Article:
Mike Serafin shares a program from the University of Toronto Libraries that brought together members of the community to learn about Artificial Intelligence.
In the early weeks of my first liaison appointment, I wanted to observe as many classes in my program areas as I possibly could. Arriving 10 minutes before a large first-year History class, I noticed students shuffling into their seats and the large blank screen at the front of the room. I was struck at how the whole situation felt like the audience arriving at a movie theatre and waiting for the show to start.
Intrigued by the parallel with cinemas and keen to integrate Brock University’s James A. Gibson Library into the student learning experience, I decided to develop a novel educational strategy called a library pre-show.
What is a library pre-show?
Movie pre-shows are played at theatres before the film trailers start. Pre-shows contain trivia, interesting facts, and brief celebrity interviews.
Similarly, a library pre-show is a looping slideshow played while students are settling in during the 10 minutes before a class starts. The slides highlight issues related to information literacy or the library. The standalone presentation can be launched by the class instructor so a librarian does not have to be present while it is played.
Library pre-shows can have educational value.
While a movie pre-show is meant to entertain, a library pre-show is designed to educate. Slides with multiple-choice questions allow students to test their knowledge; interesting facts about the library or information sources encourage curiosity and intellectual growth; and promotional messages raise awareness about how the library can support students.
What library pre-shows have I made so far?
My first library pre-shows were for a second-year History class. Earlier in the year, I introduced myself to the students so they knew I was available. Later, the professor played library pre-shows in three consecutive weeks at a time when a research assignment was coming due. The pre-show contained “behind the scenes” facts about authentic historical research, quizzes about finding information and the peer review process. They also contained library promotions, such as my contact information.
As I was invited into other History or Interactive Arts & Science classes, I created new library pre-shows. While not every student was engrossed with the pre-show, I noticed many students watched some of it. On more than one occasion, students vocally answered the trivia questions only to learn they were wrong. To me, this demonstrates that library pre-shows have the potential to provide feedback on students’ prior knowledge.
Benefits of library pre-shows.
a) Library pre-shows are unobtrusive. If a teacher is unwilling to share class time, they might be willing to playing a pre-show before class starts.
b) Easy to implement. Using a library pre-show simply requires the teacher to start a PowerPoint presentation to run on the classroom projector screen.
c) Increase library’s outreach capacity. If displayed before each class in a 12-week semester, pre-shows can expand the library’s presence in a course by almost two hours.
d) Easy to produce. A library pre-show is easy to make: you only need enough slides to make a two-to-three minute PowerPoint presentation set to loop.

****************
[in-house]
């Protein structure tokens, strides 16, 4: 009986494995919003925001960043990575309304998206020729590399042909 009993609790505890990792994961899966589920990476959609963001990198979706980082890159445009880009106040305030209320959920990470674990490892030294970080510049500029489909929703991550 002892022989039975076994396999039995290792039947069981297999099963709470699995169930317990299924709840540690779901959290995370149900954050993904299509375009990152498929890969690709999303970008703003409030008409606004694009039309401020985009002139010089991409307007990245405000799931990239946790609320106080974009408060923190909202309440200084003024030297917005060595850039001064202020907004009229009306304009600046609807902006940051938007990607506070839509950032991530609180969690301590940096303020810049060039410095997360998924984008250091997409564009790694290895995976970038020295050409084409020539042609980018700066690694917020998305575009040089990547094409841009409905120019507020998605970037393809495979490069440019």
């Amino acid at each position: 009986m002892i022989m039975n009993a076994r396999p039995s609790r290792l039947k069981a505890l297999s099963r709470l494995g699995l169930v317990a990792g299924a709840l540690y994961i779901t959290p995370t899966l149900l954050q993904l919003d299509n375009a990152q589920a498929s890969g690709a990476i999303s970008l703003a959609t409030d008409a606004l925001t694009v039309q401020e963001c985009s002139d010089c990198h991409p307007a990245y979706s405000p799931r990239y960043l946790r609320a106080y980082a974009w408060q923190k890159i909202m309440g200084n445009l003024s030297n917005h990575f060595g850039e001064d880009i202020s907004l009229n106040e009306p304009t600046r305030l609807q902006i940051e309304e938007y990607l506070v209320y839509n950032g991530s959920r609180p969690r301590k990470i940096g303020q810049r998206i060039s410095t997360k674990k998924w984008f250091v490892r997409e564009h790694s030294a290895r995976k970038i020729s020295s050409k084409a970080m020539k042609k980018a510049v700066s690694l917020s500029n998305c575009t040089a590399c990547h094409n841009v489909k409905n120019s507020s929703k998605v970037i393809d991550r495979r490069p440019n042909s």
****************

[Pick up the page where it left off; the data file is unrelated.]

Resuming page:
e) Create opportunity to connect with the community. As I created pre-shows, I began to include slides promoting activities in the students’ departments. For example, I included a slide about a movie the History department was screening. More recently, I’ve reached out to faculty for details about their research to include in “Faculty spotlights” slides.
a) Make them relevant. My impression is that it’s important to tailor a pre-show with content that is relevant to the students, their course, and what’s going on at that point in the semester.
b) Loop every two minutes. Having the pre-show loop every two minutes means more students will get a chance to see it. At 10 seconds per slide, a pre-show is only about 12 slides!
c) Do not include critical course content. Pre-shows aren’t a vehicle for conveying crucial information. Not all students arrive in time to see the pre-show so if there’s important information to convey, a librarian or the teacher should do it in the lecture.
a) Scheduling. Library pre-shows take advantage of the time when students are waiting for class to start. If the previous class runs late, then it eats into the pre-show time.
b) Faculty arrival. If faculty are required to start the slide presentation, then the library pre-show depends on them arriving several minutes before class starts.
From my perspective, library pre-shows are full of opportunities. Based on their feedback, students also see the potential. Discovering what is most educationally engaging requires further exploration.
I would also like to use the development phase of the pre-shows as an opportunity to build relationships within my liaison departments. If each pre-show contained three interesting slides about the department or a faculty member, then creating the pre-show provides an opportunity to engage the academic community.
An ambitious goal would be to integrate library pre-shows into every week of the largest first year History class, which has almost 800 students.
Library pre-shows are not a substitute for in-class teaching. But they do offer unique educational opportunities that I think are worth exploring.
Mark Weiler is a Liaison Librarian at Brock University. He can be reached at mweiler [at] brocku.ca.